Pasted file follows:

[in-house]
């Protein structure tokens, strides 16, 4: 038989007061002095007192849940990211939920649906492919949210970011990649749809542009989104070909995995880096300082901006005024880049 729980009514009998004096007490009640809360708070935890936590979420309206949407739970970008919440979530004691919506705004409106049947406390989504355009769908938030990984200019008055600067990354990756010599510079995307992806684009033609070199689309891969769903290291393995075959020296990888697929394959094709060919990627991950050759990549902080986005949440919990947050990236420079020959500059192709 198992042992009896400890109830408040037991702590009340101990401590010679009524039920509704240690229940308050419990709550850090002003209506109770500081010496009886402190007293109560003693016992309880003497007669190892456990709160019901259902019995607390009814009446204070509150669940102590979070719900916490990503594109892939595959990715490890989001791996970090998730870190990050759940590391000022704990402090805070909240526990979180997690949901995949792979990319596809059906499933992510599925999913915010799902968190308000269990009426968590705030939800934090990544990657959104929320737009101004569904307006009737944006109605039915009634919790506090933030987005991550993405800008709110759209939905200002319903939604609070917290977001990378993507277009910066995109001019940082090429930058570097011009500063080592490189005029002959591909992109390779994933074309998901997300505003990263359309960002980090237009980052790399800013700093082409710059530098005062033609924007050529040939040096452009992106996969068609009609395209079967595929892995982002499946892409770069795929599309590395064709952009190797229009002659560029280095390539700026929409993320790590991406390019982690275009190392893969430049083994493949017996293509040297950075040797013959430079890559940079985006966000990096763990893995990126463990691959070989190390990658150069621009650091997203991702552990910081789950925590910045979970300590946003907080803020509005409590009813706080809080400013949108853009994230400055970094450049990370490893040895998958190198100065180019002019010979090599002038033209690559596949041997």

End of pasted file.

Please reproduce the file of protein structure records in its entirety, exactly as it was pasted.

[in-house]
């Protein structure tokens, strides 16, 4: 038989007061002095007192849940990211939920649906492919949210970011990649749809542009989104070909995995880096300082901006005024880049 729980009514009998004096007490009640809360708070935890936590979420309206949407739970970008919440979530004691919506705004409106049947406390989504355009769908938030990984200019008055600067990354990756010599510079995307992806684009033609070199689309891969769903290291393995075959020296990888697929394959094709060919990627991950050759990549902080986005949440919990947050990236420079020959500059192709 198992042992009896400890109830408040037991702590009340101990401590010679009524039920509704240690229940308050419990709550850090002003209506109770500081010496009886402190007293109560003693016992309880003497007669190892456990709160019901259902019995607390009814009446204070509150669940102590979070719900916490990503594109892939595959990715490890989001791996970090998730870190990050759940590391000022704990402090805070909240526990979180997690949901995949792979990319596809059906499933992510599925999913915010799902968190308000269990009426968590705030939800934090990544990657959104929320737009101004569904307006009737944006109605039915009634919790506090933030987005991550993405800008709110759209939905200002319903939604609070917290977001990378993507277009910066995109001019940082090429930058570097011009500063080592490189005029002959591909992109390779994933074309998901997300505003990263359309960002980090237009980052790399800013700093082409710059530098005062033609924007050529040939040096452009992106996969068609009609395209079967595929892995982002499946892409770069795929599309590395064709952009190797229009002659560029280095390539700026929409993320790590991406390019982690275009190392893969430049083994493949017996293509040297950075040797013959430079890559940079985006966000990096763990893995990126463990691959070989190390990658150069621009650091997203991702552990910081789950925590910045979970300590946003907080803020509005409590009813706080809080400013949108853009994230400055970094450049990370490893040895998958190198100065180019002019010979090599002038033209690559596949041997």